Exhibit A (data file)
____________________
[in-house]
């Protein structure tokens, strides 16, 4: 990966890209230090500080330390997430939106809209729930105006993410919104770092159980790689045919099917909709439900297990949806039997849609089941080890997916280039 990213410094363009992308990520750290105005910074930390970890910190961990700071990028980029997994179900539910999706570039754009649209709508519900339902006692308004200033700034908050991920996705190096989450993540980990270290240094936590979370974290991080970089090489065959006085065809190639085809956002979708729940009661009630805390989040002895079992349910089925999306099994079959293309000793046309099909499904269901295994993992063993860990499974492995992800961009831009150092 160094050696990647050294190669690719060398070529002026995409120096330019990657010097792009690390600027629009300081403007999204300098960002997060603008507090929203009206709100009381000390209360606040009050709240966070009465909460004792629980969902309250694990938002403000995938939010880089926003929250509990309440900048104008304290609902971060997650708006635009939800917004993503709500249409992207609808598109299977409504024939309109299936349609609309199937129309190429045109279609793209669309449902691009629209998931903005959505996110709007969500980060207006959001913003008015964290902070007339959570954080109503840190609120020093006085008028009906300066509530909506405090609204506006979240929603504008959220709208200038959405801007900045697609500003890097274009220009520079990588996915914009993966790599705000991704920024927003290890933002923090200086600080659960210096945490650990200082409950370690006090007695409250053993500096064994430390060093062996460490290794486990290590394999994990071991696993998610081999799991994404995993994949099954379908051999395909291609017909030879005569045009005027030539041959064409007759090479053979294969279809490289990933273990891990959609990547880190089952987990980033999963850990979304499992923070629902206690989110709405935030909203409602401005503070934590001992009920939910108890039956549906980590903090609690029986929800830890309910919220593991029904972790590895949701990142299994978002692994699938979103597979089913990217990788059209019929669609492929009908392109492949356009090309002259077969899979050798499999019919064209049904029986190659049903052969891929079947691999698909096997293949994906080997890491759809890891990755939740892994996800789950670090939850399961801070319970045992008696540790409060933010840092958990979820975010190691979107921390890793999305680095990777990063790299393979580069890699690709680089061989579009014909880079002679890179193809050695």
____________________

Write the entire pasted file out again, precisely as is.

[in-house]
């Protein structure tokens, strides 16, 4: 990966890209230090500080330390997430939106809209729930105006993410919104770092159980790689045919099917909709439900297990949806039997849609089941080890997916280039 990213410094363009992308990520750290105005910074930390970890910190961990700071990028980029997994179900539910999706570039754009649209709508519900339902006692308004200033700034908050991920996705190096989450993540980990270290240094936590979370974290991080970089090489065959006085065809190639085809956002979708729940009661009630805390989040002895079992349910089925999306099994079959293309000793046309099909499904269901295994993992063993860990499974492995992800961009831009150092 160094050696990647050294190669690719060398070529002026995409120096330019990657010097792009690390600027629009300081403007999204300098960002997060603008507090929203009206709100009381000390209360606040009050709240966070009465909460004792629980969902309250694990938002403000995938939010880089926003929250509990309440900048104008304290609902971060997650708006635009939800917004993503709500249409992207609808598109299977409504024939309109299936349609609309199937129309190429045109279609793209669309449902691009629209998931903005959505996110709007969500980060207006959001913003008015964290902070007339959570954080109503840190609120020093006085008028009906300066509530909506405090609204506006979240929603504008959220709208200038959405801007900045697609500003890097274009220009520079990588996915914009993966790599705000991704920024927003290890933002923090200086600080659960210096945490650990200082409950370690006090007695409250053993500096064994430390060093062996460490290794486990290590394999994990071991696993998610081999799991994404995993994949099954379908051999395909291609017909030879005569045009005027030539041959064409007759090479053979294969279809490289990933273990891990959609990547880190089952987990980033999963850990979304499992923070629902206690989110709405935030909203409602401005503070934590001992009920939910108890039956549906980590903090609690029986929800830890309910919220593991029904972790590895949701990142299994978002692994699938979103597979089913990217990788059209019929669609492929009908392109492949356009090309002259077969899979050798499999019919064209049904029986190659049903052969891929079947691999698909096997293949994906080997890491759809890891990755939740892994996800789950670090939850399961801070319970045992008696540790409060933010840092958990979820975010190691979107921390890793999305680095990777990063790299393979580069890699690709680089061989579009014909880079002679890179193809050695």